On this day in 1973 the great Roberto Clemente was inducted into the Baseball Hall of Fame in Cooperstown, New York. He had been tragically killed in a plane crash while attempting to deliver relief supplied to earthquake torn Nicaragua on New Year’s Eve 1972. Roberto Clemente was only 38 years old. For only the second time the Hall of Fame waived their 5 years after retirement requirement [the other time was for Lou Gehrig} and Clemente was overwhelmingly voted in.
I remember they televised the ceremony back in Pittsburgh. This was before there was an ESPN. They didn’t televise the induction ceremony but they did that day in Pittsburgh. It was a sad day. The Pirates and the city of Pittsburgh were still mourning Clemente’s tragic passing.
I was lucky enough as a boy to see Clemente play on dozens of occasions at Forbes Field and then at Three River Stadium. I always put it this way. If someone had gone to a Pirate game and had never seen baseball, knew nothing about the game, all they had to do is look at Roberto Clemente and know just the way he moved that he was someone special to the game. Clemente just warming up on the sidelines before a game was exciting. There were times that I would just watch him. Every move seemed magical. As the Commissioner of Baseball at the time Bowie Kuhn said, Roberto had “A touch of royalty about him”
Roberto Clemente was one of those players who didn’t get his due in the national press until late in his career. He carried the Pirates in the 1971 World Series on his back to a World Championship. The was when the world kind of took notice that this ballplayer in Pittsburgh was something special.
Roberto finished his career with the magical 3000 hits. His career average was .317. He won the National League batting title 4 times, he won the Gold Glove Award 12 times, he made the All-Star team 15 times. He played in 14 World Series games and had at least one hit in each of those games. He had the greatest throwing arm of any outfielder I’ve ever seen.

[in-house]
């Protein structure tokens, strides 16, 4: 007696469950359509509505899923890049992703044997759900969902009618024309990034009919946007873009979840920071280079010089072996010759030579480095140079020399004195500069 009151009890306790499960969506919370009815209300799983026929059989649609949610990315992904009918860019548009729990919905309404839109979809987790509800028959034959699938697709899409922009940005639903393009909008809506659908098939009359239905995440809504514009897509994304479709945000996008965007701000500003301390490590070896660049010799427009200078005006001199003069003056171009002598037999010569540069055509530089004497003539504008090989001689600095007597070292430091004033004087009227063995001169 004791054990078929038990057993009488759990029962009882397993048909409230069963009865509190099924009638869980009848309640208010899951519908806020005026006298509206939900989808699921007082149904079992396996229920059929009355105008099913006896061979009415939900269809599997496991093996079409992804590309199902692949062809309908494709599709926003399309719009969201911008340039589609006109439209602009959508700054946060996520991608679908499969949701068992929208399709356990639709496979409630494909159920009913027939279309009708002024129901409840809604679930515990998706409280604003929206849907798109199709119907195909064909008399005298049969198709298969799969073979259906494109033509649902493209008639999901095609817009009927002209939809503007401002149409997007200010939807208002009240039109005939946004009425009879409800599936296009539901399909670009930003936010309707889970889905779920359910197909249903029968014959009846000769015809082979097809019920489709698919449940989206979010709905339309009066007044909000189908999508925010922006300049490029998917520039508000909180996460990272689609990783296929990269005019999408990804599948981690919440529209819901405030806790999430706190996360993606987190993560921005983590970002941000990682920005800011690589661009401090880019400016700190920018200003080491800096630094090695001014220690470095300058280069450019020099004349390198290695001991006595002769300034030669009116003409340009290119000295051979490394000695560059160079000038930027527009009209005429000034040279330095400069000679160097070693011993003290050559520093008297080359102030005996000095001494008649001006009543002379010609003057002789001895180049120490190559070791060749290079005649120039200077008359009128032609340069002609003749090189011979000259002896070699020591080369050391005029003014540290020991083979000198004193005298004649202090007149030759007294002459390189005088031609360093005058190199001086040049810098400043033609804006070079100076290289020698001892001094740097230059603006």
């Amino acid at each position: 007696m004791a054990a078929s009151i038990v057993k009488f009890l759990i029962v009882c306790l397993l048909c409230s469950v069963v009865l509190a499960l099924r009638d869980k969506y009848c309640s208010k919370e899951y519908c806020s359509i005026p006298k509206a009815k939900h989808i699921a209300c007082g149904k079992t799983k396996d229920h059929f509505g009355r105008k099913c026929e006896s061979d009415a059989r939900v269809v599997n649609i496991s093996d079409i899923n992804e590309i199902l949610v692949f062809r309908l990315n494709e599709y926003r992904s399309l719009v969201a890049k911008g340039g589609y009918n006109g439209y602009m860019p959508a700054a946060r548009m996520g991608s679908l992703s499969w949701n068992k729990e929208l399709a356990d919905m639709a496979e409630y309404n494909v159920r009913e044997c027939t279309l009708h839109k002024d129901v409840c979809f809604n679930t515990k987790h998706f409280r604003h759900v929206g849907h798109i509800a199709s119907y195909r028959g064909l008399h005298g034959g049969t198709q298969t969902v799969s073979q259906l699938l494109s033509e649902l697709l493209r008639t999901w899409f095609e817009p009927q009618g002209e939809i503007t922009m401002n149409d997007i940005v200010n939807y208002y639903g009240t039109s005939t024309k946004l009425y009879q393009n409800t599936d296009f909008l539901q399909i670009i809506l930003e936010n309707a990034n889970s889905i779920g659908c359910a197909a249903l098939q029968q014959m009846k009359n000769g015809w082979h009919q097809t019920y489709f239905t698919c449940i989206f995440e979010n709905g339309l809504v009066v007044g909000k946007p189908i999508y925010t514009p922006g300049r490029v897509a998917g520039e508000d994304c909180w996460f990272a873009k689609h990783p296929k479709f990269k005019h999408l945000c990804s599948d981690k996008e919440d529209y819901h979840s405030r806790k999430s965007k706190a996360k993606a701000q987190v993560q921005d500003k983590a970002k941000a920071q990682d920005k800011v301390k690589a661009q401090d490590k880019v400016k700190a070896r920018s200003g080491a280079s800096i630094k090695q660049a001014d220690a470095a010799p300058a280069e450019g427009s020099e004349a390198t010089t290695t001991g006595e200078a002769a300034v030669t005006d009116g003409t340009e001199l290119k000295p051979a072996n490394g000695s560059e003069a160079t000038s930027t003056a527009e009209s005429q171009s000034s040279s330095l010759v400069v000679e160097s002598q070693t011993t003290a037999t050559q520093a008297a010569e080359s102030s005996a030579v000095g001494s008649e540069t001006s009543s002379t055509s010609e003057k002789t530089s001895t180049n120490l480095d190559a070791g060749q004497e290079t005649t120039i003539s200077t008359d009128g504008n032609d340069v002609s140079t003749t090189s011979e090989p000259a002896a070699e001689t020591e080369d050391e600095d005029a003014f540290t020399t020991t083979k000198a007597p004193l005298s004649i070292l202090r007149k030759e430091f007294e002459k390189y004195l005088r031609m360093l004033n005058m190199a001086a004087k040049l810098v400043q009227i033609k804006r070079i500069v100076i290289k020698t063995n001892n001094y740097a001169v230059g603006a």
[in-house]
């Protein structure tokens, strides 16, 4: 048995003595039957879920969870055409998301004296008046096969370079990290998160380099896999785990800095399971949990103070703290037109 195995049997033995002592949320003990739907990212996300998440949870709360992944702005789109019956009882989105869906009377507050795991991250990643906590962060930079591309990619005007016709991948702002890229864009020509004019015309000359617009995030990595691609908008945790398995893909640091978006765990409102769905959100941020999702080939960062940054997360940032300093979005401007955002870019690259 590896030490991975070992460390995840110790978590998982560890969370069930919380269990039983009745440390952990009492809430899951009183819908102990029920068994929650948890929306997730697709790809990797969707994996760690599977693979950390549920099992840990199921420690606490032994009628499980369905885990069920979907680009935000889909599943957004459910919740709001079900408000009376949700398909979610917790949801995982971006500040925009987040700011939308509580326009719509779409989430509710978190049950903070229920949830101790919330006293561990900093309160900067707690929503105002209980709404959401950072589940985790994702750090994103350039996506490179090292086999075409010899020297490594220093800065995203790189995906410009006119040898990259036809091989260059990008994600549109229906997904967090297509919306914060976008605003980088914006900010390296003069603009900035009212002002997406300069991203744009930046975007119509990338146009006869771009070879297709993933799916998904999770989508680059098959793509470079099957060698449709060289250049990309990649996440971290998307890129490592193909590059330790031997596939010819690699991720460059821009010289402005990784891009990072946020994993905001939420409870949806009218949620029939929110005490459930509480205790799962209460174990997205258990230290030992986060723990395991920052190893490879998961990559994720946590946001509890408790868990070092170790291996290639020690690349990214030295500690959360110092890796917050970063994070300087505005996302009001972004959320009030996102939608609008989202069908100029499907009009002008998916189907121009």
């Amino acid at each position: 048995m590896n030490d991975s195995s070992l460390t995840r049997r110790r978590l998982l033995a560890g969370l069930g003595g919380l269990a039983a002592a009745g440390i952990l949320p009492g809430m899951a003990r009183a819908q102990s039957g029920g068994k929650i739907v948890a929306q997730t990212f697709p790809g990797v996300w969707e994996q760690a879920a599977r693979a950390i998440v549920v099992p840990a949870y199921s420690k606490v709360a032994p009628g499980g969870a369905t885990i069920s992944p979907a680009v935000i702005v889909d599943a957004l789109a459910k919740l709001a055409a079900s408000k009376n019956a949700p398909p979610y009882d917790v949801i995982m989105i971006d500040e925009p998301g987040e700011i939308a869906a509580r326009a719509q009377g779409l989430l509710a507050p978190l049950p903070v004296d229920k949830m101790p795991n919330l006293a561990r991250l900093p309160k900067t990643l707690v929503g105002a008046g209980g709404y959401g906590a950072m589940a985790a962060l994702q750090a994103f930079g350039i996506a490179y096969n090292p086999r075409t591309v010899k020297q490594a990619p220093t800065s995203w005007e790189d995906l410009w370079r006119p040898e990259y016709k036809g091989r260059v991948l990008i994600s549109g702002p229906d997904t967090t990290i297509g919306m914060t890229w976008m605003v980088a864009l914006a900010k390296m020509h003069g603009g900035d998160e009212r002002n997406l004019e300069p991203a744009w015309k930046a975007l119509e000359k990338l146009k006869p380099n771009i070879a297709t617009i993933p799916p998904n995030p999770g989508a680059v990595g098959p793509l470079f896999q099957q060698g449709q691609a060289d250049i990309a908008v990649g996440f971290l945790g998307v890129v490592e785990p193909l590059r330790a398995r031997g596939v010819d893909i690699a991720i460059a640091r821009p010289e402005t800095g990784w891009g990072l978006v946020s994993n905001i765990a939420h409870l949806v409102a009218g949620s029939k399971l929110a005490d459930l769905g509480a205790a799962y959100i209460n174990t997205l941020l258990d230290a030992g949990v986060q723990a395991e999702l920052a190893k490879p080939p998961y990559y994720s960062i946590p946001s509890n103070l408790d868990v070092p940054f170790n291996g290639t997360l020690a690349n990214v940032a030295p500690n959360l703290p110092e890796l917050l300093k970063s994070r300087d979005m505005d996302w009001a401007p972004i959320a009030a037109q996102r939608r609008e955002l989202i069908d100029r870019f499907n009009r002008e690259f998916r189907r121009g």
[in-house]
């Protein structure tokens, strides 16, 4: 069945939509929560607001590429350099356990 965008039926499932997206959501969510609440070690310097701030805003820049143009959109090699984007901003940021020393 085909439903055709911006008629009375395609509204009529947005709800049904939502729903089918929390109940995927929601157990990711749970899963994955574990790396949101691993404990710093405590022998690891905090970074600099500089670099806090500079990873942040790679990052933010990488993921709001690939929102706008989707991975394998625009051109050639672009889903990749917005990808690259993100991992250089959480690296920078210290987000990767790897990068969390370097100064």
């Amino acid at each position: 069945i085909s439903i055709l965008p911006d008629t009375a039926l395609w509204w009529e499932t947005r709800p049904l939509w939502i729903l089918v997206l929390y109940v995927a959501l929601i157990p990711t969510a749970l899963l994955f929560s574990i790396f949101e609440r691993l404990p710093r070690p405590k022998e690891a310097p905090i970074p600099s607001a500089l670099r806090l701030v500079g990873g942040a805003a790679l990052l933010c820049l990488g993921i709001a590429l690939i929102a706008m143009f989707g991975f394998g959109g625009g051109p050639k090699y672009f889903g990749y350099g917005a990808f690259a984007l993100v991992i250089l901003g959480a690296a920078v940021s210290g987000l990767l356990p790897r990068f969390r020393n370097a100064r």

Roberto is the most exciting baseball player I’ve ever seen. I can’t say he was the greatest player ever or of his era. Certainly Henry Aaron and Willie Mays were better but Clemente wasn’t far behind them.
I remember finding out about his death like it was yesterday. I was twelve years old. A friend of mine called, it was New Year’s Day. My mother woke me up and said my friend Michael was on the phone. His first words were “Roberto Clemente was killed in a plane crash” I thought he was joking. Then I turned the television on.
The Pirates were not the same that year. They had went from what I have always thought was their best team in 1972 [even though the Pirates won the World Series in 1971 and 1979 I think the Pirates best team was the 1972 team but sometimes the best team doesn’t always win} they just never got going in 1973 falling to third place with an 80-82 record after being 96-59 the year before.
It will be forty years ago since Roberto Clemente died this year. He is still a big hero in Pittsburgh and in Latin America. There has been talk of retiring his #21 throughout baseball like they did with Jackie Robinson’s #42. I think it is better to keep the number active. There are still latin players who wear his number as a tribute.